The U.S. Department of Housing and Urban Development’s (HUD) Fair Housing Initiatives Program (FHIP) is effectively identifying discrimination cases that require government intervention, according to a June 6 report from HUD. The study, the first in-depth look at the FHIP in fifteen years, concludes that FHIP grantees and their work are saving HUD valuable time and money.
Organizations that receive funding from FHIP assist people who believe they have been the victims of housing discrimination. They partner with HUD to help identify government agencies that handle complaints of housing discrimination. They also conduct preliminary investigation of claims, including sending "testers" to properties suspected of practicing housing discrimination. Testers are minorities and whites with the same financial qualifications who evaluate whether housing providers treat equally-qualified people differently.
The study found that:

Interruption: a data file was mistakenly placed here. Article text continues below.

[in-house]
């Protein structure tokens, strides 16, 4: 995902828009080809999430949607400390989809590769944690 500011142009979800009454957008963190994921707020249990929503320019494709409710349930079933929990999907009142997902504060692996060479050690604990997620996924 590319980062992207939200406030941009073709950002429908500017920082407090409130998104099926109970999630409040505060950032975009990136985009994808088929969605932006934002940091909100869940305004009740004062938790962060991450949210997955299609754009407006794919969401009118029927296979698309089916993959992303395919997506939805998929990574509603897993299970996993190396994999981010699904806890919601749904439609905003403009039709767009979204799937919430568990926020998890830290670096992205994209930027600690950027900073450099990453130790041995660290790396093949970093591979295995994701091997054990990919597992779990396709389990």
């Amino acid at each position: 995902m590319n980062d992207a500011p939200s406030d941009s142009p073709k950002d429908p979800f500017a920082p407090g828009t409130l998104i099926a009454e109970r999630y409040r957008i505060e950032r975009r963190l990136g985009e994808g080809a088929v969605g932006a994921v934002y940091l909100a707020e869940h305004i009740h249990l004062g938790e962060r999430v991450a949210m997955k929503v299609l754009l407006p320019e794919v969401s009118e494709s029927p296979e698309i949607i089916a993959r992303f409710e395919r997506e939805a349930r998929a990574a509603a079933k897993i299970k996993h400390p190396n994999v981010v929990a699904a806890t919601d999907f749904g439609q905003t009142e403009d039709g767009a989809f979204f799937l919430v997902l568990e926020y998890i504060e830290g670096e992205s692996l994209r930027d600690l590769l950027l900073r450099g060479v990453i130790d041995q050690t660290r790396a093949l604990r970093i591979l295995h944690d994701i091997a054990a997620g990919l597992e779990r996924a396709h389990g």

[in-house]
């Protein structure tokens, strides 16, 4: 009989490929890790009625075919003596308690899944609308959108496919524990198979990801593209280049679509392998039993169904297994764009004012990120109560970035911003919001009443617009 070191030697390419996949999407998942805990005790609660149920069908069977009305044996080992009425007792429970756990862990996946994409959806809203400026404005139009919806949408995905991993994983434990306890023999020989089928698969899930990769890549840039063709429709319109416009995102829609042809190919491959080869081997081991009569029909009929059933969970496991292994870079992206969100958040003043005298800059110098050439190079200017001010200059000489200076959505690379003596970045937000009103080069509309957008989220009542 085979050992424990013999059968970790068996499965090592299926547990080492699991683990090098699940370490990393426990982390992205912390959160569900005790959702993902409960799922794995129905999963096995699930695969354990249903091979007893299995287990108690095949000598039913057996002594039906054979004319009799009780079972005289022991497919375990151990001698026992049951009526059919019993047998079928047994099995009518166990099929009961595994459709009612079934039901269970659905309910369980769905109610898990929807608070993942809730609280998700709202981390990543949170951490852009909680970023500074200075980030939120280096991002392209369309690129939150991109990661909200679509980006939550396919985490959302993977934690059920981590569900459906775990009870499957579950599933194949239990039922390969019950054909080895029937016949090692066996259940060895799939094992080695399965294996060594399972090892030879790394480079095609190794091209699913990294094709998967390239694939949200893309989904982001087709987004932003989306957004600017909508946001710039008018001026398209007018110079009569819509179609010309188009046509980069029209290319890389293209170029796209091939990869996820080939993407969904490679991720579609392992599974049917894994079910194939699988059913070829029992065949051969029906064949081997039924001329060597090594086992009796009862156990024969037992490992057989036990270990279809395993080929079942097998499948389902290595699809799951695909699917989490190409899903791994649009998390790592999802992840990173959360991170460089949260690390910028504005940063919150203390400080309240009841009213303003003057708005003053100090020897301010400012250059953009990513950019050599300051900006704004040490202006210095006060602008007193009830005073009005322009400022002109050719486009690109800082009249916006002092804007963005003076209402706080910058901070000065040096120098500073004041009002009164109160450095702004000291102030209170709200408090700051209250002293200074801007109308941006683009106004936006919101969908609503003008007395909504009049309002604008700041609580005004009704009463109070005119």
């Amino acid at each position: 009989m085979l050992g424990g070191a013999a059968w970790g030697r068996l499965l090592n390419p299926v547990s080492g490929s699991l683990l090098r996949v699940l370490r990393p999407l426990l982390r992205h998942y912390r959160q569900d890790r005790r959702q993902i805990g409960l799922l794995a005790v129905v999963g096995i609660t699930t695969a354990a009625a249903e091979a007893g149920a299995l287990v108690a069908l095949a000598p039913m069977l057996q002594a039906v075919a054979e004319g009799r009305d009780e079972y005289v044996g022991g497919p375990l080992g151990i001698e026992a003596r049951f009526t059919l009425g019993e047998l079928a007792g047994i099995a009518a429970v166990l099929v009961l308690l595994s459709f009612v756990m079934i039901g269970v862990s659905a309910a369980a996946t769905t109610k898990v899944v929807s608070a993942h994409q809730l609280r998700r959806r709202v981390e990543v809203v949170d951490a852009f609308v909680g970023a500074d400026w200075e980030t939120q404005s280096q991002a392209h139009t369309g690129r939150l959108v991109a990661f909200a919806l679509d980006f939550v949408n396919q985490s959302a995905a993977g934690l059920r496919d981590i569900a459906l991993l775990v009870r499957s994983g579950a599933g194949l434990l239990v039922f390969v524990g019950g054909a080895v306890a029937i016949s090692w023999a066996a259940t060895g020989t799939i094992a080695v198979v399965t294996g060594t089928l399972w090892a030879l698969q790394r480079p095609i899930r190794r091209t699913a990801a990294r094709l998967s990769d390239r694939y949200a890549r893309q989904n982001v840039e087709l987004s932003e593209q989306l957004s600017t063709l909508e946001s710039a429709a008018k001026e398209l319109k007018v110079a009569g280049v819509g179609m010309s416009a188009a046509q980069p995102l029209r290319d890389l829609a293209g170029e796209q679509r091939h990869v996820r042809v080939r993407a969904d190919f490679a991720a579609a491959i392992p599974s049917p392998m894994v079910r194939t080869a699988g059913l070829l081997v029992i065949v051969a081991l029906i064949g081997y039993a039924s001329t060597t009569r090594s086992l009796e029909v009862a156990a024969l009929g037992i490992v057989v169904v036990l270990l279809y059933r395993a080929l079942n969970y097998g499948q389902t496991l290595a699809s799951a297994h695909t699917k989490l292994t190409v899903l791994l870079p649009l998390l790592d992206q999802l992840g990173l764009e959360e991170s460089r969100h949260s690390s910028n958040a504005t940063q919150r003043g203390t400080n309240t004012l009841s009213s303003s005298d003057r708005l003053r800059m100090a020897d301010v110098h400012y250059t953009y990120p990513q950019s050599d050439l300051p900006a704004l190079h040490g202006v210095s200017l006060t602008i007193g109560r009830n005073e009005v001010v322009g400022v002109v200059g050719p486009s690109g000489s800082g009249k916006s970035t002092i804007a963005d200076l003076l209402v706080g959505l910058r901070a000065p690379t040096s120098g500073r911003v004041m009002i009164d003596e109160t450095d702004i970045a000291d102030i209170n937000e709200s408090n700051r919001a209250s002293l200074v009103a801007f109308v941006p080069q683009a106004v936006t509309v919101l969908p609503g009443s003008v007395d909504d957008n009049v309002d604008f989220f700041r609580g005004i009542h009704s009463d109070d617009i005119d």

- FHIP grantees reduced the burden on HUD and state and local housing agencies to investigate claims and determine which had merit. Only 15% of the claims investigated by FHIP grantees were reported to HUD, while 43% were found to have no discriminatory practices and 27% of cases were resolved without being reported to HUD. The report found that complaints filtered through FHIP grantees were more likely to result in binding legal action, legal conciliation or cause finding.
- FHIP grantee organizations remain the main vehicle for testing landlords and realtors for discriminatory housing practices, and participate in 40% to 60% of “complex cases,”--which HUD defines as fair lending, design and construction, pattern and practice, and zoning cases.
The study also documents the history of FHIP and analyzes the types of grants awarded through the program.